The large and representative armchair rises above four short cabriole legs which merge into the lateral frames without any visible constructive transition. The elegant line of the arms blends equally imperceptibly into the round-shaped frame of the back. The carved and gilded seat construction is composed of rococo style elements: Blossoms, foliage and the indispensable shell-work decorate this courtly piece of furniture.
The design for the Potsdam fauteuil goes back to the sculptor Johann August Nahl. He first trained at his father’s and then gained more experience through his travels to France and Italy and during a stay in Straßburg (1735) where he was employed in furnishing the Rohan Palace. On his return to Berlin and Potsdam in 1741 he was appointed Directeur des Ornements. In his time he was considered the leading artistic head for interior decorating and furniture design.
Most likely the easy-chair first was in the Potsdam town palace now destroyed. From 1740 the Prussian king Frederic II resided in this town close to Berlin. His fervent passion for architecture, right at the beginning of his regency, led to the planning, together with his architect von Knobelsdorff, of numerous new buildings and alterations to his new residence which he intended to adorn magnificently. These building projects are amongst the peak-achievements of 18th century German art and at the same time mark the close of absolutist courtly art. The decorating and furniture style known as Frederician rococo was decisively formed by Frederic the Great himself thus leaving relatively little room to the respective artist for implementing his own ideas. Apart from von Knobelsdorff, it was Nahl and the Hoppenhaupt brothers who drew up the designs for the interior decorations and movable stock of the palaces.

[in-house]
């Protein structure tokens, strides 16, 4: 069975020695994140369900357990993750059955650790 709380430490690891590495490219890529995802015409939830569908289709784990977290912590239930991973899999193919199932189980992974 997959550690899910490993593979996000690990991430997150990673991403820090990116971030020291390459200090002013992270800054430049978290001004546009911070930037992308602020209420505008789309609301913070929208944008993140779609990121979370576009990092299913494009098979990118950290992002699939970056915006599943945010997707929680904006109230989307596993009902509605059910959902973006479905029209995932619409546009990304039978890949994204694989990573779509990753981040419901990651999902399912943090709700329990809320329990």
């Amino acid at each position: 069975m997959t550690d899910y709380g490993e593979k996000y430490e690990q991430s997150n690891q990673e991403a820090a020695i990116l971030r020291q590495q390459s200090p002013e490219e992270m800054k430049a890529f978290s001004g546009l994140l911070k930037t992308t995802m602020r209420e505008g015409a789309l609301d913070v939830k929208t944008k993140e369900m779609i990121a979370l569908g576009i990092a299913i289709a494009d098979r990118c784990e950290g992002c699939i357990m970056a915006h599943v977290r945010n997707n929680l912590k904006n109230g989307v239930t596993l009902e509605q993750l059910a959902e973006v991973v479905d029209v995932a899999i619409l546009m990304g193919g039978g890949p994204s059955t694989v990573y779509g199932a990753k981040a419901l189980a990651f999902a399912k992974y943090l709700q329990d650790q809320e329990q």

An armchair has survived, now standing in the New Palace in the Sanssouci park and also stemming from the royal bedroom in the Potsdam town palace, which is of a design that can also be retraced to Johann August Nahl. This only slightly narrower easy-chair has characteristics clearly corresponding with the easy-chair of Galerie Neuse. The short cabriole legs and the shape of the arms are of a likeness that points to one and the same design. However, the execution of the carved decoration is more restrained, the outlines are quieter and the form controls the ornament.
Galerie Neuse’s Potsdam armchair rates highly also as a document of the age of mercantilism. Here the Prussian king combined personal display of splendour and artistic assertion with the aspect of economic promotion. This indirect patronage is the final climax in the display of royal splendour. The high scarcity value and good condition of this piece of furniture are further characteristic features of an important record of Frederician style interior design.
Heinrich Kreisel, Die Kunst des deutschen Möbels, vol. II, Spätbarock und Rokoko, Munich 1970, pp. 233-242.
Cat. Friedrich der Große, Sammler und Mäzen, art gallery of the Hypo-Kulturstiftung, Munich 1993, pp. 330-336.